Wed 09/07/2022 17:40 PM
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The PROMESA oversight board warned Gov. Pedro Pierluisi in a letter dated Tuesday, Sept. 6, that it would move to block implementation and enforcement of Act 52 if the commonwealth does not “fully implement provisions” it previously outlined as conditions for the certification of the law, which creates a substitute for the Act 154 excise tax paid by multinational manufacturers in Puerto Rico.

Pierluisi told the oversight board on Aug. 25 that the administration would meet the conditions but expressed disagreement with the need for the measures and contended that the commonwealth Treasury Department has demonstrated with updated data that its revenue projections are sound. He called the $250 million required contingency reserve “unnecessary” and characterized its size and terms as “excessive and arbitrary.”

In the oversight board’s Sept. 6 letter, Chairman David Skeel cites “certain statements” by Pierluisi that the chairman says “are not in accord with your confirmation to implement the required provisions and
inaccurately characterize the Oversight Board’s requirements to maintain revenue neutrality from Act 52.” Skeel said the oversight board is relying on the government’s commitment to implement the provisions despite these statements.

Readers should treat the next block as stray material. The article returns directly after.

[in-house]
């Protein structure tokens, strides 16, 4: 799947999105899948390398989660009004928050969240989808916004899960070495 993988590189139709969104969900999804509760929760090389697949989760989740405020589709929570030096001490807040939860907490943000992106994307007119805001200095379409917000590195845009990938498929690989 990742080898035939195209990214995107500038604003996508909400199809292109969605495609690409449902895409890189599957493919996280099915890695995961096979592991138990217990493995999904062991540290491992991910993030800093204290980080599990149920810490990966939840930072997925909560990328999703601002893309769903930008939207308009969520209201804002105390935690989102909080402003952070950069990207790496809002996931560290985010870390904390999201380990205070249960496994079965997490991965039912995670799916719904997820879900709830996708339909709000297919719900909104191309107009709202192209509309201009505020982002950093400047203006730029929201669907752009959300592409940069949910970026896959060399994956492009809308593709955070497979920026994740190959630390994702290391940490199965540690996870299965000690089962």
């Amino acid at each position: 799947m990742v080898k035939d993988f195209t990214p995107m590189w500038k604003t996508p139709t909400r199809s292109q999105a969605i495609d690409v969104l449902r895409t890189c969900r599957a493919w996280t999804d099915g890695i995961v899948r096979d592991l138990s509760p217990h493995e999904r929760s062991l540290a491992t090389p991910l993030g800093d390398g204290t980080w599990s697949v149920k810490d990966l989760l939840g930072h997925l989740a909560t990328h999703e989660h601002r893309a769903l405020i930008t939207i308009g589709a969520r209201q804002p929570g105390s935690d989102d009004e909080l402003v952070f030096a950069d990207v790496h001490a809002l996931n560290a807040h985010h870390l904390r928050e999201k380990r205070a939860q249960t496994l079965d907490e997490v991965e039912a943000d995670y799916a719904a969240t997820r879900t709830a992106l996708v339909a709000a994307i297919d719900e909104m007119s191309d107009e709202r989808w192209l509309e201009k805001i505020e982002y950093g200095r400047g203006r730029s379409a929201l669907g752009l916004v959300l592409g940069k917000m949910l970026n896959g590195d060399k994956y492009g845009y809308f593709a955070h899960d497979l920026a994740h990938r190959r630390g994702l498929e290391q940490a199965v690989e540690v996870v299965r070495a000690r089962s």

Skeel said that Act 52 provides certainty to the multinational firms affected by the transition away from the prior tax regime, but added that the “ultimate cost or benefit” to the government is “highly uncertain.”
Rather than notifying the commonwealth that Act 52 is “significantly inconsistent” with the fiscal plan and requiring additional pay-fors, the oversight board has opted instead to direct the commonwealth to set aside adequate funding that could be used to eliminate potential deficits, according to the letter.

“Segregating reserves is a solution that mitigates risk from that uncertainty - which will persist for some time - in [a] fiscally responsible manner. Segregating these funds also provides additional assurances [that] potential shortcomings in collections from this transition will nonetheless enable the Government to maintain a balanced budget and avoid having to adopt sudden reductions in expenditures and amendments to its budget,” the letter states.

The oversight board says that it will work with the commonwealth to amend the fiscal certified budget so the required reserve can be properly accounted for and set aside.

Skeel said it is “encouraging” that the commonwealth continues to analyze the impact of the Inflation Reduction Act, or IRA, on Act 52’s projected revenue collections. He said the oversight board is concerned that recent changes to the federal corporate tax structure introduced by the IRA, combined with continued progress on global minimum tax negotiations, “may have significant implications on Puerto Rico’s manufacturing base.”
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